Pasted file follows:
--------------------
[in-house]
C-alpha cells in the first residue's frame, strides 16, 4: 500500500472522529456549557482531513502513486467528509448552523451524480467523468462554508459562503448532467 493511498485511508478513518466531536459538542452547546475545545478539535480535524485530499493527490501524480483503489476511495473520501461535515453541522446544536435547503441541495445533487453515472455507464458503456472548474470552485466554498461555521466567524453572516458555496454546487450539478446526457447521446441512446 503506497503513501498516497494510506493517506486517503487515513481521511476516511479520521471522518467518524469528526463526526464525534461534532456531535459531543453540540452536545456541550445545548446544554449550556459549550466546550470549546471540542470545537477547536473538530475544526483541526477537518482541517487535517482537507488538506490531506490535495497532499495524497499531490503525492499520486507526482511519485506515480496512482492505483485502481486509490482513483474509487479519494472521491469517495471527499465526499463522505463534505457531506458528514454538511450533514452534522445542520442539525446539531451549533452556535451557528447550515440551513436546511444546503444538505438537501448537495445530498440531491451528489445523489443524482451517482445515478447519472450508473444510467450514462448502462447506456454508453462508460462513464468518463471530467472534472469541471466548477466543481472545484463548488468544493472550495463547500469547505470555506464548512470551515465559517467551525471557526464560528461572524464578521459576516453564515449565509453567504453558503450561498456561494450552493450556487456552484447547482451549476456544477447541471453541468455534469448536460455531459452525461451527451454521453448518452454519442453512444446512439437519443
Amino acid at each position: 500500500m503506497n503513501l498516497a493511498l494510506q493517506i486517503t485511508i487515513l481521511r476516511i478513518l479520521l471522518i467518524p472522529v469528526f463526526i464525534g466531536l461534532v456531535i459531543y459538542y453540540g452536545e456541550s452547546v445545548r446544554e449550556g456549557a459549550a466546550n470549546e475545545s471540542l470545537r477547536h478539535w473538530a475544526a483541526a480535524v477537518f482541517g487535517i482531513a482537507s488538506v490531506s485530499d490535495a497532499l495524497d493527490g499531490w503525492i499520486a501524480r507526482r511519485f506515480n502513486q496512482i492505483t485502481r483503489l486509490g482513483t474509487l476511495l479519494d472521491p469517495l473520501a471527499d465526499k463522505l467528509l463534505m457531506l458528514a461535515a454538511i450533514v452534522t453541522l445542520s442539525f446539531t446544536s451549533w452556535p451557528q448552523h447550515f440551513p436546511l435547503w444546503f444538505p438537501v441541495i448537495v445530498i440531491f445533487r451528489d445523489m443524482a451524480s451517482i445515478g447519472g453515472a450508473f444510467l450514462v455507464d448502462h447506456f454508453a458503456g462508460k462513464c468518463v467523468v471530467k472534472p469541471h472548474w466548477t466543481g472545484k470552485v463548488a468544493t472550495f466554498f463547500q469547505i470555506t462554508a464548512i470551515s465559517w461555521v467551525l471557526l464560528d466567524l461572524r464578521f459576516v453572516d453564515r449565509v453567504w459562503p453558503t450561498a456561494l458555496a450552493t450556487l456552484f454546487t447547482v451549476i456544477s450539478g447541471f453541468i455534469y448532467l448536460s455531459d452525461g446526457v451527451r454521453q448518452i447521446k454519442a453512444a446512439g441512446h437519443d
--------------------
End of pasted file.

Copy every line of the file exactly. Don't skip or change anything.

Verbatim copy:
[in-house]
C-alpha cells in the first residue's frame, strides 16, 4: 500500500472522529456549557482531513502513486467528509448552523451524480467523468462554508459562503448532467 493511498485511508478513518466531536459538542452547546475545545478539535480535524485530499493527490501524480483503489476511495473520501461535515453541522446544536435547503441541495445533487453515472455507464458503456472548474470552485466554498461555521466567524453572516458555496454546487450539478446526457447521446441512446 503506497503513501498516497494510506493517506486517503487515513481521511476516511479520521471522518467518524469528526463526526464525534461534532456531535459531543453540540452536545456541550445545548446544554449550556459549550466546550470549546471540542470545537477547536473538530475544526483541526477537518482541517487535517482537507488538506490531506490535495497532499495524497499531490503525492499520486507526482511519485506515480496512482492505483485502481486509490482513483474509487479519494472521491469517495471527499465526499463522505463534505457531506458528514454538511450533514452534522445542520442539525446539531451549533452556535451557528447550515440551513436546511444546503444538505438537501448537495445530498440531491451528489445523489443524482451517482445515478447519472450508473444510467450514462448502462447506456454508453462508460462513464468518463471530467472534472469541471466548477466543481472545484463548488468544493472550495463547500469547505470555506464548512470551515465559517467551525471557526464560528461572524464578521459576516453564515449565509453567504453558503450561498456561494450552493450556487456552484447547482451549476456544477447541471453541468455534469448536460455531459452525461451527451454521453448518452454519442453512444446512439437519443
Amino acid at each position: 500500500m503506497n503513501l498516497a493511498l494510506q493517506i486517503t485511508i487515513l481521511r476516511i478513518l479520521l471522518i467518524p472522529v469528526f463526526i464525534g466531536l461534532v456531535i459531543y459538542y453540540g452536545e456541550s452547546v445545548r446544554e449550556g456549557a459549550a466546550n470549546e475545545s471540542l470545537r477547536h478539535w473538530a475544526a483541526a480535524v477537518f482541517g487535517i482531513a482537507s488538506v490531506s485530499d490535495a497532499l495524497d493527490g499531490w503525492i499520486a501524480r507526482r511519485f506515480n502513486q496512482i492505483t485502481r483503489l486509490g482513483t474509487l476511495l479519494d472521491p469517495l473520501a471527499d465526499k463522505l467528509l463534505m457531506l458528514a461535515a454538511i450533514v452534522t453541522l445542520s442539525f446539531t446544536s451549533w452556535p451557528q448552523h447550515f440551513p436546511l435547503w444546503f444538505p438537501v441541495i448537495v445530498i440531491f445533487r451528489d445523489m443524482a451524480s451517482i445515478g447519472g453515472a450508473f444510467l450514462v455507464d448502462h447506456f454508453a458503456g462508460k462513464c468518463v467523468v471530467k472534472p469541471h472548474w466548477t466543481g472545484k470552485v463548488a468544493t472550495f466554498f463547500q469547505i470555506t462554508a464548512i470551515s465559517w461555521v467551525l471557526l464560528d466567524l461572524r464578521f459576516v453572516d453564515r449565509v453567504w459562503p453558503t450561498a456561494l458555496a450552493t450556487l456552484f454546487t447547482v451549476i456544477s450539478g447541471f453541468i455534469y448532467l448536460s455531459d452525461g446526457v451527451r454521453q448518452i447521446k454519442a453512444a446512439g441512446h437519443d